A recent analysis of 2018 state of the state addresses found a focus on the shift to cleaner energy sources and technology, seen by a number of governors as an economic opportunity for their respective states.
Each year, typically before the start of a legislative session or right after, the nation's governors give state of the state addresses before their state legislatures, highlighting the fiscal condition of the state, the prior year's accomplishments and successes, upcoming priorities for the new year, and broad policy proposals.
As part of these addresses, several governors outlined specific energy and water policy initiatives, while others provided a general energy policy direction, according to an analysis of each governor's remarks conducted annually by the RRA team. Renewable energy sources, climate change, infrastructure, energy storage, and energy affordability were some of the more prevalent themes this year.
As costs associated with renewable energy and distributed energy technologies have continued to decline and a focus on climate change shifted from the federal government to corporations, cities, and states in 2017, governors around the country spoke to efforts underway to capitalize on a shift away from fossil fuels and centralized power sources. A transition to cleaner energy sources is also being viewed as an economic opportunity, and governors have begun to convey that message as well, as seen in Colorado and Hawaii. The governors of other states, such as California, New York, Massachusetts, Connecticut, and Vermont, have tied clean energy goals to efforts to deaccelerate climate change and increase resiliency.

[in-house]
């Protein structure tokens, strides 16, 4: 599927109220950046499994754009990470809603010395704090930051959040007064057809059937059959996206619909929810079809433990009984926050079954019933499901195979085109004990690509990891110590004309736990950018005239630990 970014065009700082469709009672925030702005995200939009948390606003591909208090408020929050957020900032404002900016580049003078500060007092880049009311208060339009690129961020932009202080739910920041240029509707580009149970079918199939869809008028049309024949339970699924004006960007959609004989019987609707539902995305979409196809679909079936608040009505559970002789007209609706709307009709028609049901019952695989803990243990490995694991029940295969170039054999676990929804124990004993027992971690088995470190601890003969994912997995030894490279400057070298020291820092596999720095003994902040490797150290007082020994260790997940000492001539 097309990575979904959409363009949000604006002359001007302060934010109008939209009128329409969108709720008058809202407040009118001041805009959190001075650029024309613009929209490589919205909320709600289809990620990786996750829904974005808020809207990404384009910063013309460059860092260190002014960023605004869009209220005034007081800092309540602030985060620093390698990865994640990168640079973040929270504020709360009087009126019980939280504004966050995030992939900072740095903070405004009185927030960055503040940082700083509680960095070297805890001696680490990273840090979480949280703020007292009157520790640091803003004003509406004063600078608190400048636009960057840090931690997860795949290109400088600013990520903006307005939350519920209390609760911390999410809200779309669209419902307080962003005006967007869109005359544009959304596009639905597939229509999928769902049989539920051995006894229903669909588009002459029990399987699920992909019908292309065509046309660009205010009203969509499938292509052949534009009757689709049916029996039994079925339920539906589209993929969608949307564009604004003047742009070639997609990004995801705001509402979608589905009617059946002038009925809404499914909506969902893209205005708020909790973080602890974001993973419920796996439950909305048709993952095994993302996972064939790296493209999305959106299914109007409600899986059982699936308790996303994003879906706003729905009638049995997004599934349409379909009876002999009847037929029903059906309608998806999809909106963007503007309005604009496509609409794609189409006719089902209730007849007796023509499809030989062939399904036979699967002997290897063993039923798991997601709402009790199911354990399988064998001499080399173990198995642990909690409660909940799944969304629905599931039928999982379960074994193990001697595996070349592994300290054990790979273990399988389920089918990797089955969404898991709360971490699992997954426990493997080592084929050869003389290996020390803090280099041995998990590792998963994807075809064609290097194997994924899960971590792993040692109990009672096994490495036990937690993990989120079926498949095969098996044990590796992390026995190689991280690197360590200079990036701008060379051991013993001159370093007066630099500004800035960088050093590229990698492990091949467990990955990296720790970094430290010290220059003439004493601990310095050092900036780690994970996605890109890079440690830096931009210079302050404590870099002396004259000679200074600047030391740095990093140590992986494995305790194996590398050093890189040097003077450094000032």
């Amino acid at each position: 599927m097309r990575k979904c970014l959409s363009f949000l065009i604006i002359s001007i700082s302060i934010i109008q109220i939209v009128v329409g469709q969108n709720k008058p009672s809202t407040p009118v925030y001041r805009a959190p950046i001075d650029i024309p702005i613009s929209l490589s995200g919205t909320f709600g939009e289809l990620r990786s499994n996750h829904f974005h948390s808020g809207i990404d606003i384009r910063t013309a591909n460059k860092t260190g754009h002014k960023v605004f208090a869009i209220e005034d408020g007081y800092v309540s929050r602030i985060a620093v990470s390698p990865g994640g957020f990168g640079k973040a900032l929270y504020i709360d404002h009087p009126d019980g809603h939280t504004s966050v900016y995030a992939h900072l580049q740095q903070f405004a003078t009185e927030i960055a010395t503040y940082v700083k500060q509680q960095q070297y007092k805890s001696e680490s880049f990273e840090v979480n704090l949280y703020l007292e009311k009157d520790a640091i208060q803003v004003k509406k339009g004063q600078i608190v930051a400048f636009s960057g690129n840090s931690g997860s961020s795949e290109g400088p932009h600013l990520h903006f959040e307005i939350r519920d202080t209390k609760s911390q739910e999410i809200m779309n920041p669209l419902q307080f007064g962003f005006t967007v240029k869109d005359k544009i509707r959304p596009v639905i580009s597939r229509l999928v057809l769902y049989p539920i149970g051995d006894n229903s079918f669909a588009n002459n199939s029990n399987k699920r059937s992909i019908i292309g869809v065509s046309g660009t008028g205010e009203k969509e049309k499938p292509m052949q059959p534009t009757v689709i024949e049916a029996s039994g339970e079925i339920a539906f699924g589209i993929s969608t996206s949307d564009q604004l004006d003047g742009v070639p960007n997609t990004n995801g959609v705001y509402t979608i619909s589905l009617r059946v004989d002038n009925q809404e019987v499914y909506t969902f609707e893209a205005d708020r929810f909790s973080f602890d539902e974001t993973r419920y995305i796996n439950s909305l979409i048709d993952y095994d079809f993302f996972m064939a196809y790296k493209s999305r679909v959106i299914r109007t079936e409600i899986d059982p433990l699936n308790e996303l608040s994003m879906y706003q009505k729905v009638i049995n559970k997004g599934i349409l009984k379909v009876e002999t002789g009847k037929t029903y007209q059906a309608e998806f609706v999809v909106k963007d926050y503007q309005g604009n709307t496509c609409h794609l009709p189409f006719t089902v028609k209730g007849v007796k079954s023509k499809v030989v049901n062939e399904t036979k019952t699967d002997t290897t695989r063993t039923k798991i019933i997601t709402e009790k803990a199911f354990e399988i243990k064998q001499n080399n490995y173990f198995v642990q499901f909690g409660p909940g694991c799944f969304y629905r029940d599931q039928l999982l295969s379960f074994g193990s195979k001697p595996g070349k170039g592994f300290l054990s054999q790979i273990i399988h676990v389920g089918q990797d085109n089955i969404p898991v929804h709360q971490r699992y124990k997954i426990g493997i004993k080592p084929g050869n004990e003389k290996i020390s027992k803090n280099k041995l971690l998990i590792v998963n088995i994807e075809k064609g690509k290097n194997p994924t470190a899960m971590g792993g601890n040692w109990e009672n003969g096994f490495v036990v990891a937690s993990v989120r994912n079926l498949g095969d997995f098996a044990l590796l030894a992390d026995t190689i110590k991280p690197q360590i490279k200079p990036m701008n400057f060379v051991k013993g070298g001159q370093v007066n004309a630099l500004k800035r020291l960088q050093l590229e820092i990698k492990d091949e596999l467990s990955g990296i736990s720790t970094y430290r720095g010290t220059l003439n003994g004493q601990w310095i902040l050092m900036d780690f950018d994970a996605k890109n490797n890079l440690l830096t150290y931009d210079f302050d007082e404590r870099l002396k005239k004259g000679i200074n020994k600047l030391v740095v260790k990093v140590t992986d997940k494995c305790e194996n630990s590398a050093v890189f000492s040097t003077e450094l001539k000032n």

In addition to increasing renewable portfolio standards, a number of states have set energy storage goals. In New York, Governor Andrew Cuomo in his address called on the state to increase its storage target of 1,500 MW by 2025. Since then, legislation has been introduced that would require the New York Public Service Commission to establish by order, rules and regulations, for both a state energy storage goal by 2030 and a deployment policy to support the goal by December 31, 2018. And in Massachusetts, Governor Charlie Baker offered updates on the state's energy storage investments; a measure under review in the Massachusetts House would increase its energy target to 1,766 MW.
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